Neutralizing Antibodies and Cytokines in Breast Milk After Coronavirus Disease 2019 (COVID-19) mRNA Vaccination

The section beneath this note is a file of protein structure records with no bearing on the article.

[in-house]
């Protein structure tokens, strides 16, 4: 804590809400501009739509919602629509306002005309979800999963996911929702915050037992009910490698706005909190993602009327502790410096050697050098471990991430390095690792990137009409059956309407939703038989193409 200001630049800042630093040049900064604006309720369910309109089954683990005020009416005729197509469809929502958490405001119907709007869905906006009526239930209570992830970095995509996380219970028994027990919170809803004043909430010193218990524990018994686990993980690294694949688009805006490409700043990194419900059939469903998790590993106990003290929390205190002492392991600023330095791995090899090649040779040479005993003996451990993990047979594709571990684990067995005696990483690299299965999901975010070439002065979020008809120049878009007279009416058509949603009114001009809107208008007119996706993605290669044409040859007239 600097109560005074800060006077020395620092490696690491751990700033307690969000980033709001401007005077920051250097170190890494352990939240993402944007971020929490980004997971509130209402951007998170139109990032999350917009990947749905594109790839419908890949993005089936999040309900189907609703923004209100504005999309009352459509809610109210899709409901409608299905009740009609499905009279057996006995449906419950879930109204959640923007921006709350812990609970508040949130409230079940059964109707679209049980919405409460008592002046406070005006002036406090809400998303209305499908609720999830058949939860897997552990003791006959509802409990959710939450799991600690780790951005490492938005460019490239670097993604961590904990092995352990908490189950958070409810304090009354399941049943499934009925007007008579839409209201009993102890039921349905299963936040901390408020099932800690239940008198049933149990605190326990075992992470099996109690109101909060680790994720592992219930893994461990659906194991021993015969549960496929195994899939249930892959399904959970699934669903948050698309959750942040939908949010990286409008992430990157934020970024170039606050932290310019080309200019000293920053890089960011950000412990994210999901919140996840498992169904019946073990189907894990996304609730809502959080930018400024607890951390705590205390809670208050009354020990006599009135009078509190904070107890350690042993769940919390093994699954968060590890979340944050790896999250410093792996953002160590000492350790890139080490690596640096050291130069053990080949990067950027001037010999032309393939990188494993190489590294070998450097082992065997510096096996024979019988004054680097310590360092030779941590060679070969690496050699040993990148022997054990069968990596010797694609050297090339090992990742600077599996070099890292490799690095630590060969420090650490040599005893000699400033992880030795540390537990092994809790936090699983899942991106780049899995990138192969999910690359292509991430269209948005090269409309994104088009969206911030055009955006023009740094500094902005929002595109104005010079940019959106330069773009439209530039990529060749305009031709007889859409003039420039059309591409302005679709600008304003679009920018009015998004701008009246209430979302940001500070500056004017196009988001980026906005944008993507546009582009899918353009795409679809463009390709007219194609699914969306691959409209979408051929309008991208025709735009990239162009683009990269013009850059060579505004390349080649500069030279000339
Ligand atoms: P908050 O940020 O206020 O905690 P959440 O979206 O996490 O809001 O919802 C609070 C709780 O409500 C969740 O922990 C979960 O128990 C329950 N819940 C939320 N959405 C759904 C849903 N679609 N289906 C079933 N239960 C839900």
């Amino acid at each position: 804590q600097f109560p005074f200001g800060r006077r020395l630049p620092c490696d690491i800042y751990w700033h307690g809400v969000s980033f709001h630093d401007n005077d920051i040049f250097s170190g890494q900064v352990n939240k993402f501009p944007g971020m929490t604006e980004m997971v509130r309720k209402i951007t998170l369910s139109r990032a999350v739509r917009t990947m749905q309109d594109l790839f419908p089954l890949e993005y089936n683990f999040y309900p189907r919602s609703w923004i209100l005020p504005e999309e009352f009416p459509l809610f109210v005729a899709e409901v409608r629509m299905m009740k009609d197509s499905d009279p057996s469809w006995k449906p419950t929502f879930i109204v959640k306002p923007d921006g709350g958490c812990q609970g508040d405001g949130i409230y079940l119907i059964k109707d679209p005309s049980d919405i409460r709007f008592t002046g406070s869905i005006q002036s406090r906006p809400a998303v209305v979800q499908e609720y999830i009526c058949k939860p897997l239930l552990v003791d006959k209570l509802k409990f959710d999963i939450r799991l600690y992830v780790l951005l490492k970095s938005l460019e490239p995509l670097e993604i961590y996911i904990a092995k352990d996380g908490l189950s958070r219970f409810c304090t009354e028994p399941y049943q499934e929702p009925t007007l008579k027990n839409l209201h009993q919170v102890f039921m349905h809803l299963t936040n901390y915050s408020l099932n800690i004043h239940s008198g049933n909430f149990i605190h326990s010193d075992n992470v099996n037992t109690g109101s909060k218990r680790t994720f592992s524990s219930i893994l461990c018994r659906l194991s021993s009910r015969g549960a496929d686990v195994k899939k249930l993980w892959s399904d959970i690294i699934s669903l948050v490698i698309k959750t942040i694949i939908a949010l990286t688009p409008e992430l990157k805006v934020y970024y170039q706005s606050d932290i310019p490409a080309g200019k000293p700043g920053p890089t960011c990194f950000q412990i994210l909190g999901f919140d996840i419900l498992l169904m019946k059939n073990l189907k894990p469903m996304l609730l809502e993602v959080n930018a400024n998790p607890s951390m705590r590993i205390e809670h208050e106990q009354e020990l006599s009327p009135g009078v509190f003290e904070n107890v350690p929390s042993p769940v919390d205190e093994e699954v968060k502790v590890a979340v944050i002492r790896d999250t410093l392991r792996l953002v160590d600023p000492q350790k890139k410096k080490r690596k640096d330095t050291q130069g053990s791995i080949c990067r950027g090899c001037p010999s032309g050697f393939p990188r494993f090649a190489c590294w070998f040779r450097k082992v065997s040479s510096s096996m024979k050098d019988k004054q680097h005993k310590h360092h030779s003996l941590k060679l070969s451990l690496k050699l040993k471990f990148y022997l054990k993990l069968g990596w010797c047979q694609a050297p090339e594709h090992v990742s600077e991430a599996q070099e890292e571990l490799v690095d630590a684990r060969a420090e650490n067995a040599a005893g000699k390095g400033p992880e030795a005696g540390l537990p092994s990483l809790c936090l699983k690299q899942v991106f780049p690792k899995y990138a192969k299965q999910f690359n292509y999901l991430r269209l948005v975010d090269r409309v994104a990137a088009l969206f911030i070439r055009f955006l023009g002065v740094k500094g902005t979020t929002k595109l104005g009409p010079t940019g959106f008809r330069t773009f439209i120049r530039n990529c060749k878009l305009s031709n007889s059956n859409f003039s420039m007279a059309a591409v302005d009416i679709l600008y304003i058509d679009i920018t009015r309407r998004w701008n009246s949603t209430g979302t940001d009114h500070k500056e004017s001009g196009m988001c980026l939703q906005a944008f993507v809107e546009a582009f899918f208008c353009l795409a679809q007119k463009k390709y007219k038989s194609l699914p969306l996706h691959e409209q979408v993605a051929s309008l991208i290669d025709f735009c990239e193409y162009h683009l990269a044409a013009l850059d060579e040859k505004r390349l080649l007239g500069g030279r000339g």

OBJECTIVE: To evaluate immune responses to coronavirus disease 2019 (COVID-19) mRNA-based vaccines present in breast milk and transfer of the immune responses to breastfeeding infants. METHODS: We enrolled 30 lactating women who received mRNA-based COVID-19 vaccines from January through April 2021 in this cohort study. Women provided serial milk samples, including milk expressed before vaccination, across 2–3 weeks after the first dose, and across 3 weeks after the second dose. Women provided their blood, spotted on cards (dried blood spots), 19 days after the first dose and 21 days after the second dose. Stool samples from the breastfed infants were collected 21 days after mothers' second vaccination. Prepandemic samples of milk, dried blood spots, and infant stool were used as controls. Milk, dried blood spots, and infant stool were tested by enzyme-linked immunosorbent assay for receptor-binding domain (RBD)–specific immunoglobulin (Ig)A and IgG. Milk samples were tested for the presence of neutralizing antibodies against the spike and four variants of concern: D614G, Alpha (B.1.1.7), Beta (B.1.351), and Gamma (P.1). Levels of 10 cytokines were measured in milk samples. RESULTS: Milk from COVID-19-immunized women neutralized the spike and four variants of concern, primarily driven by anti-RBD IgG. The immune response in milk also included significant elevation of interferon-γ. The immune response to maternal vaccination was reflected in breastfed infants: anti-RBD IgG and anti-RBD IgA were detected in 33% and 30% of infant stool samples, respectively. Levels of anti-RBD antibodies in infant stool correlated with maternal vaccine side effects. Median antibody levels against RBD were below the positive cutoffs in prepandemic milk and infant stool samples. CONCLUSION: Humoral and cellular immune responses to mRNA-based COVID-19 vaccination are present in most women’s breast milk. The milk anti-RBD antibodies can neutralize severe acute respiratory syndrome coronavirus 2 (SARS-CoV-2) spike and variants of concern. Anti-RBD antibodies are transferred to breastfed infants, with the potential to confer passive immunity against SARS-CoV-2.